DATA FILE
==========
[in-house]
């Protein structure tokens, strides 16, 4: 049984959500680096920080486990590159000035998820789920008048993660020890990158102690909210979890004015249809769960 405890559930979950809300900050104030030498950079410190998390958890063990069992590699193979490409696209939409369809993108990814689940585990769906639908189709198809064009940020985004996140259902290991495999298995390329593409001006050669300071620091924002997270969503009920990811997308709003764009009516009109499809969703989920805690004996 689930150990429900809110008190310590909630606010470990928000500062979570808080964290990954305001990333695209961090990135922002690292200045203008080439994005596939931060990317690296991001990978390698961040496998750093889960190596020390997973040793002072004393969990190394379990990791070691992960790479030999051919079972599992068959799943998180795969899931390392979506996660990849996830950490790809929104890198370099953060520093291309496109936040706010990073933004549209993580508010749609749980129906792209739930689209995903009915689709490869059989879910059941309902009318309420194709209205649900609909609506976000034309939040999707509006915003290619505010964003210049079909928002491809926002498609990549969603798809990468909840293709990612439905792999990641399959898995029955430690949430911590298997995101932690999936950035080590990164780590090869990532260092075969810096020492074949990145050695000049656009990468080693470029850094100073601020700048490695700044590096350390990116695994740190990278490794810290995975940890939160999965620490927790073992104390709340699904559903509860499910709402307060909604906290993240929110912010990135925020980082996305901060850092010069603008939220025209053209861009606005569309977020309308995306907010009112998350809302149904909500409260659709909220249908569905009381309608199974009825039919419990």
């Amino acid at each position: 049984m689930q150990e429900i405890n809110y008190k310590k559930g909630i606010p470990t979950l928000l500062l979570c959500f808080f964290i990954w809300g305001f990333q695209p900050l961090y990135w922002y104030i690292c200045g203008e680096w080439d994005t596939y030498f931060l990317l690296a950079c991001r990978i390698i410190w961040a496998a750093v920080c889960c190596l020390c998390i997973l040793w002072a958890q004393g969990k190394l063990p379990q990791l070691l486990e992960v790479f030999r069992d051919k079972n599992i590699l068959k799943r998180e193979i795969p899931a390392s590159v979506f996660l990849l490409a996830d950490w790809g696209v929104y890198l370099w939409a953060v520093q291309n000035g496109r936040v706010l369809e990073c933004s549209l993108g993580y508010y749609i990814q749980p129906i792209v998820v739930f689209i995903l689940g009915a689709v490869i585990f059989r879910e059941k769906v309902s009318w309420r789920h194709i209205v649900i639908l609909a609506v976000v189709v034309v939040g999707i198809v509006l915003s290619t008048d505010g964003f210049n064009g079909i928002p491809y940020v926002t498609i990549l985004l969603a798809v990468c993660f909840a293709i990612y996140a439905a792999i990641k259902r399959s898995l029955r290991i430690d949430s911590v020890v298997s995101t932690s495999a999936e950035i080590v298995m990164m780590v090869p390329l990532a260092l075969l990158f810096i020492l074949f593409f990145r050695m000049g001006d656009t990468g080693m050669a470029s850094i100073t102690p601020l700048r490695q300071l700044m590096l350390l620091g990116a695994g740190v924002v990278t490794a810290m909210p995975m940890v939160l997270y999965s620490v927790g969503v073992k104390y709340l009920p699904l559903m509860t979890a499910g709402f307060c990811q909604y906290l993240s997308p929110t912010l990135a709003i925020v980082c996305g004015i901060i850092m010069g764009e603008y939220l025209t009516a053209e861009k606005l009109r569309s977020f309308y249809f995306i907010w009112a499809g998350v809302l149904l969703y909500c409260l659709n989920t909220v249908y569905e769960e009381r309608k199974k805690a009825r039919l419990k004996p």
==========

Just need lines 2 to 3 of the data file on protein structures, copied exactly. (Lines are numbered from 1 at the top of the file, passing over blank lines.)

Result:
């Protein structure tokens, strides 16, 4: 049984959500680096920080486990590159000035998820789920008048993660020890990158102690909210979890004015249809769960 405890559930979950809300900050104030030498950079410190998390958890063990069992590699193979490409696209939409369809993108990814689940585990769906639908189709198809064009940020985004996140259902290991495999298995390329593409001006050669300071620091924002997270969503009920990811997308709003764009009516009109499809969703989920805690004996 689930150990429900809110008190310590909630606010470990928000500062979570808080964290990954305001990333695209961090990135922002690292200045203008080439994005596939931060990317690296991001990978390698961040496998750093889960190596020390997973040793002072004393969990190394379990990791070691992960790479030999051919079972599992068959799943998180795969899931390392979506996660990849996830950490790809929104890198370099953060520093291309496109936040706010990073933004549209993580508010749609749980129906792209739930689209995903009915689709490869059989879910059941309902009318309420194709209205649900609909609506976000034309939040999707509006915003290619505010964003210049079909928002491809926002498609990549969603798809990468909840293709990612439905792999990641399959898995029955430690949430911590298997995101932690999936950035080590990164780590090869990532260092075969810096020492074949990145050695000049656009990468080693470029850094100073601020700048490695700044590096350390990116695994740190990278490794810290995975940890939160999965620490927790073992104390709340699904559903509860499910709402307060909604906290993240929110912010990135925020980082996305901060850092010069603008939220025209053209861009606005569309977020309308995306907010009112998350809302149904909500409260659709909220249908569905009381309608199974009825039919419990």
């Amino acid at each position: 049984m689930q150990e429900i405890n809110y008190k310590k559930g909630i606010p470990t979950l928000l500062l979570c959500f808080f964290i990954w809300g305001f990333q695209p900050l961090y990135w922002y104030i690292c200045g203008e680096w080439d994005t596939y030498f931060l990317l690296a950079c991001r990978i390698i410190w961040a496998a750093v920080c889960c190596l020390c998390i997973l040793w002072a958890q004393g969990k190394l063990p379990q990791l070691l486990e992960v790479f030999r069992d051919k079972n599992i590699l068959k799943r998180e193979i795969p899931a390392s590159v979506f996660l990849l490409a996830d950490w790809g696209v929104y890198l370099w939409a953060v520093q291309n000035g496109r936040v706010l369809e990073c933004s549209l993108g993580y508010y749609i990814q749980p129906i792209v998820v739930f689209i995903l689940g009915a689709v490869i585990f059989r879910e059941k769906v309902s009318w309420r789920h194709i209205v649900i639908l609909a609506v976000v189709v034309v939040g999707i198809v509006l915003s290619t008048d505010g964003f210049n064009g079909i928002p491809y940020v926002t498609i990549l985004l969603a798809v990468c993660f909840a293709i990612y996140a439905a792999i990641k259902r399959s898995l029955r290991i430690d949430s911590v020890v298997s995101t932690s495999a999936e950035i080590v298995m990164m780590v090869p390329l990532a260092l075969l990158f810096i020492l074949f593409f990145r050695m000049g001006d656009t990468g080693m050669a470029s850094i100073t102690p601020l700048r490695q300071l700044m590096l350390l620091g990116a695994g740190v924002v990278t490794a810290m909210p995975m940890v939160l997270y999965s620490v927790g969503v073992k104390y709340l009920p699904l559903m509860t979890a499910g709402f307060c990811q909604y906290l993240s997308p929110t912010l990135a709003i925020v980082c996305g004015i901060i850092m010069g764009e603008y939220l025209t009516a053209e861009k606005l009109r569309s977020f309308y249809f995306i907010w009112a499809g998350v809302l149904l969703y909500c409260l659709n989920t909220v249908y569905e769960e009381r309608k199974k805690a009825r039919l419990k004996p």